In my previous post, I discussed how I cleaned out and restored my old TI-85 Graphing Calculator after finding corroded batteries inside.
After finally getting it to turn on, I immediately started reliving my high school experience. It was honestly kind of surprising how quickly my memories came back to me. Despite not using the calculator for almost two decades, I was able to remember and use many of the functions and my fingers seemed to instinctively know where each letter was on the keyboard. Maybe it shouldn’t have been surprising though, that thing was an extension of my arm during many classes in high school and college and I spent a lot of free time reading the manual and learning the simple programming language that came pre-installed. (ProTip: This is not how you become popular in 1995.)
I had gotten the calculator out of storage to see if any of my old high school programs were still installed. Unfortunately, the TI-85 did not come equipped with permanent storage so programs needed power to survive in RAM. Mine were all lost.
I was probably feeling overly nostalgic because I started working on a new program for the calculator. Appropriately enough for a calculator, my program is called Simple Math. It takes two numbers and then adds, subtracts, multiplies, or divides them. Obviously, this is a bit redundant to the calculator’s basic functions. I was more interested in working with the TI-BASIC programming language than I was with creating something useful.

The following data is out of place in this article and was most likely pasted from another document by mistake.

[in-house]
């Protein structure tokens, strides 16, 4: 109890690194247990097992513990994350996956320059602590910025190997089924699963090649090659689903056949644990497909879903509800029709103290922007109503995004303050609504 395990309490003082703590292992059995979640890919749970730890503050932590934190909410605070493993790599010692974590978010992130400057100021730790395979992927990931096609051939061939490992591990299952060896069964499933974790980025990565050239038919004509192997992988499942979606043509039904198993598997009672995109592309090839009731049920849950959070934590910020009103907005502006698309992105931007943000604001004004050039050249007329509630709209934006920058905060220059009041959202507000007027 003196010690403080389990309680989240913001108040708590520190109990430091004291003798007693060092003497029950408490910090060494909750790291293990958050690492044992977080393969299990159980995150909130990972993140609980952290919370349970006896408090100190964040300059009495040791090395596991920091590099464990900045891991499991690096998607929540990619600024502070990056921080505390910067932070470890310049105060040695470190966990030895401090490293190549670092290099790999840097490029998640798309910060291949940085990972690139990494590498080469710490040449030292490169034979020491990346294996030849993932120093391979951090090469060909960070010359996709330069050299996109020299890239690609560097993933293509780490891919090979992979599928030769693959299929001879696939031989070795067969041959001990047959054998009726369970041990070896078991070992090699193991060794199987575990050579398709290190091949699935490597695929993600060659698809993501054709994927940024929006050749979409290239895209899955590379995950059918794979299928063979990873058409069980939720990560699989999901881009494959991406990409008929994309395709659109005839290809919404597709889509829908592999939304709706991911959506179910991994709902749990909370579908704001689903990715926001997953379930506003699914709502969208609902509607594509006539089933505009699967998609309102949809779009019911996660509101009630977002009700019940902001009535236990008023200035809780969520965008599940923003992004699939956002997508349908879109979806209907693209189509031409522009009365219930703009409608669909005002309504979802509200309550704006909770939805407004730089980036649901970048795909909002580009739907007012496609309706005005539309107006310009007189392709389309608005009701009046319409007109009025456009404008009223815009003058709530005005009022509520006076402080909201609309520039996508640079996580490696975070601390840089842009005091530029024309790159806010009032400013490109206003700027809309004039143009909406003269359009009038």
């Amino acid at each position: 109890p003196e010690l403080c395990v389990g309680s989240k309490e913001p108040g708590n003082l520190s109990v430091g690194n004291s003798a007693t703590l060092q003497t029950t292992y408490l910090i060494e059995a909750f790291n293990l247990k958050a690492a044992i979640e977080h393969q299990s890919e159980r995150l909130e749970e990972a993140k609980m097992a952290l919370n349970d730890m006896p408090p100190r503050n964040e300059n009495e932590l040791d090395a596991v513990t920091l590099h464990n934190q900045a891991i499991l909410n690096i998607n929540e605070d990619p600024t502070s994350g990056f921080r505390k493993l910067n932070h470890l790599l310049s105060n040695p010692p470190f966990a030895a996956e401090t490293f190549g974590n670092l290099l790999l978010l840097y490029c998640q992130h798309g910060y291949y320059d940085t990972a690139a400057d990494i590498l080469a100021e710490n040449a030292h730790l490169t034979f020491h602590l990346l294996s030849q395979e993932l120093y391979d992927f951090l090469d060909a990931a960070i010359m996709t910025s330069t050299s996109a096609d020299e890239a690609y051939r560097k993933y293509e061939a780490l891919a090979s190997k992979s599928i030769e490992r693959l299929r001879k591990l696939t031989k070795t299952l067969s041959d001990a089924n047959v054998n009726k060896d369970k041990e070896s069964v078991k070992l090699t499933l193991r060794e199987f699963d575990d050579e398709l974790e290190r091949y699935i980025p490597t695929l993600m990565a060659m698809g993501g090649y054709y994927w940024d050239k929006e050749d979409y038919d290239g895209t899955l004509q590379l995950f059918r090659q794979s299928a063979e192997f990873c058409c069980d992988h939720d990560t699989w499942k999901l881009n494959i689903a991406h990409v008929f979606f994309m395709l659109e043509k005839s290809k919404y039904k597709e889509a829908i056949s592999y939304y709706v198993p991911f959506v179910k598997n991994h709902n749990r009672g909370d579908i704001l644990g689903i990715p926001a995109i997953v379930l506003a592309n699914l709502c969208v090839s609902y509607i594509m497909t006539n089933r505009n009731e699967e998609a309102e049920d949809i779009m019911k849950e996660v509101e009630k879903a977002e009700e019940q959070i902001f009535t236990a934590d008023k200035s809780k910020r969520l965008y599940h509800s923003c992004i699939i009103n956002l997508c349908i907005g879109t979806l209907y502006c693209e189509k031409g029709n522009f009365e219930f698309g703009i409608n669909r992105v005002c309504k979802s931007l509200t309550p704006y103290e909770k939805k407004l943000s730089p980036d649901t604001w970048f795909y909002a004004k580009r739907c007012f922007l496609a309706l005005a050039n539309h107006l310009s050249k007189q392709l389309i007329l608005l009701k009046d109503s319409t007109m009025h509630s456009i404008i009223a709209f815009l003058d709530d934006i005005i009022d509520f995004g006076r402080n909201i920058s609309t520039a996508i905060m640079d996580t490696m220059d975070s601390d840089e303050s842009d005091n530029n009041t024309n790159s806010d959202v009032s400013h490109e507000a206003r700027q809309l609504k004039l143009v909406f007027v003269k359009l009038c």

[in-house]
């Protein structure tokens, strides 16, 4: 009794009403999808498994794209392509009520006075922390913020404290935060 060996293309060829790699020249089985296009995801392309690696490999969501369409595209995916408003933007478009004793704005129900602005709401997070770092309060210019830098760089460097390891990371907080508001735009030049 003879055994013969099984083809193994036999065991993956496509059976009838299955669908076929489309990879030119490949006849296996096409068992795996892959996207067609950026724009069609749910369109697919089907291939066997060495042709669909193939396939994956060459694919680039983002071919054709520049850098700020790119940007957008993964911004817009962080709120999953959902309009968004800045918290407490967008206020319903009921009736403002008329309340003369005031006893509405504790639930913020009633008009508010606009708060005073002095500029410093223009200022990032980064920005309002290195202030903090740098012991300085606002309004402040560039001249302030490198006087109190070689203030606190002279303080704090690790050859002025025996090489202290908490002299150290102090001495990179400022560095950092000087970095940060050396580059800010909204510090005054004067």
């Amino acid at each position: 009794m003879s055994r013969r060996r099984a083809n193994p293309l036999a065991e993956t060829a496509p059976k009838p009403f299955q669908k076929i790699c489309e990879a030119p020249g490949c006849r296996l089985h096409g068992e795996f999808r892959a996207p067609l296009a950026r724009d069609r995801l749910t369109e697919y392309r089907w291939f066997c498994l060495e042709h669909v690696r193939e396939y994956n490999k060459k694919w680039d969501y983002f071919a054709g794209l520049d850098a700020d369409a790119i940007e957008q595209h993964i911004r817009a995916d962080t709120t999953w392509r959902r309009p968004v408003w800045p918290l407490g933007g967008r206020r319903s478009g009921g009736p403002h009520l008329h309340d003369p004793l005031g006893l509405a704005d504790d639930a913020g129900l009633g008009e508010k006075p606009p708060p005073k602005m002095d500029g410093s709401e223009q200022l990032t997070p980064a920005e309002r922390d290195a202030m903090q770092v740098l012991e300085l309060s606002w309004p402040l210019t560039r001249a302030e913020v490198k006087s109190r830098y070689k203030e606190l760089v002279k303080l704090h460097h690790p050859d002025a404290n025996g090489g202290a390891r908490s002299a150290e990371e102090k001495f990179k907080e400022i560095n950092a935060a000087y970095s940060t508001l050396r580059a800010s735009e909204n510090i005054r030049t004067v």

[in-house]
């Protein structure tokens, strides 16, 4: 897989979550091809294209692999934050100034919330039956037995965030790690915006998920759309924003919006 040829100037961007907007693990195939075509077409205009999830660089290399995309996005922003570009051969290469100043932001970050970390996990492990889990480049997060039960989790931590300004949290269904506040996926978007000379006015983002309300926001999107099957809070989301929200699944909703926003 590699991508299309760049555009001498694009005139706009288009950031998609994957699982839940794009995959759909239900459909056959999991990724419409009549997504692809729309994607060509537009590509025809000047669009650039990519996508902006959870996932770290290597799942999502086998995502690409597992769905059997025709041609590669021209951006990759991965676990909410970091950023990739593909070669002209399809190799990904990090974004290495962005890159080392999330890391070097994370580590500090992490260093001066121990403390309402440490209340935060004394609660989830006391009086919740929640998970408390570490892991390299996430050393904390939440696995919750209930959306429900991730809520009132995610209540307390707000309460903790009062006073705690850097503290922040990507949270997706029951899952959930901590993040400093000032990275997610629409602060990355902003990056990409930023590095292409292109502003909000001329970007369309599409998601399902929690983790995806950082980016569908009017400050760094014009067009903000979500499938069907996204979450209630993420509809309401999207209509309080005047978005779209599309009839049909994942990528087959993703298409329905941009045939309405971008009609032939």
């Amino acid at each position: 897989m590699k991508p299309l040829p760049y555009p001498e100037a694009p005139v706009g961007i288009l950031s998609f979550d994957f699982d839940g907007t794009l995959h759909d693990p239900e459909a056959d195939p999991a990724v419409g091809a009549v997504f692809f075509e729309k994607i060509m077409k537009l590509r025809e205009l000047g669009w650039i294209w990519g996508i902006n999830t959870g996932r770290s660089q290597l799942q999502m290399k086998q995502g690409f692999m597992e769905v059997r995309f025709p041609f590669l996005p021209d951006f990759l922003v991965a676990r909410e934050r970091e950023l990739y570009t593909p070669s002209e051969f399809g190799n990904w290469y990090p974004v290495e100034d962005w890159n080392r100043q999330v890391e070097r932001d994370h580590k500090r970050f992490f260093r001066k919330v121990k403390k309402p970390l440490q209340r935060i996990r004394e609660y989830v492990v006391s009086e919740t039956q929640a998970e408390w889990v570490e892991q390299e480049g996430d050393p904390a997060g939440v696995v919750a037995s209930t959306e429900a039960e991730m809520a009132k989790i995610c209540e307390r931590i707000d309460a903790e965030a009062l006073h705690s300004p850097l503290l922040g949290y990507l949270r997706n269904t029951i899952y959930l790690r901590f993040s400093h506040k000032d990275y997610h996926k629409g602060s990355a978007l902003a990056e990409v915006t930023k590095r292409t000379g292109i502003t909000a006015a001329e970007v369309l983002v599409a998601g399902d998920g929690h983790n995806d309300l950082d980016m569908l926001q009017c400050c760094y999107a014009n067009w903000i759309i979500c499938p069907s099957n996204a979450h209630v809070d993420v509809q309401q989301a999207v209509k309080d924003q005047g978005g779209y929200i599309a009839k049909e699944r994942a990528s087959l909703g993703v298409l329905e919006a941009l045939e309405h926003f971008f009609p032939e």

The TI-85 was limited to just 8 characters for the names of variables, functions, and files (as were most of computers of that era). So the program is actually called SMPLMTH. When loading it up from the Programs menu, this is what you see.
The program has a greeting and then asks for two numbers. The TI-85 has two methods of asking for user input. The first (and the one I’ve used here) is the Input command. It simply displays a question mark and then waits for the user to type in a value.
The second method is using a Prompt command. This is very similar except that the name of the variable being loaded is displayed for the user.
After the user enters the numbers, the program displays the chosen numbers and then asks which mathematical function should be applied.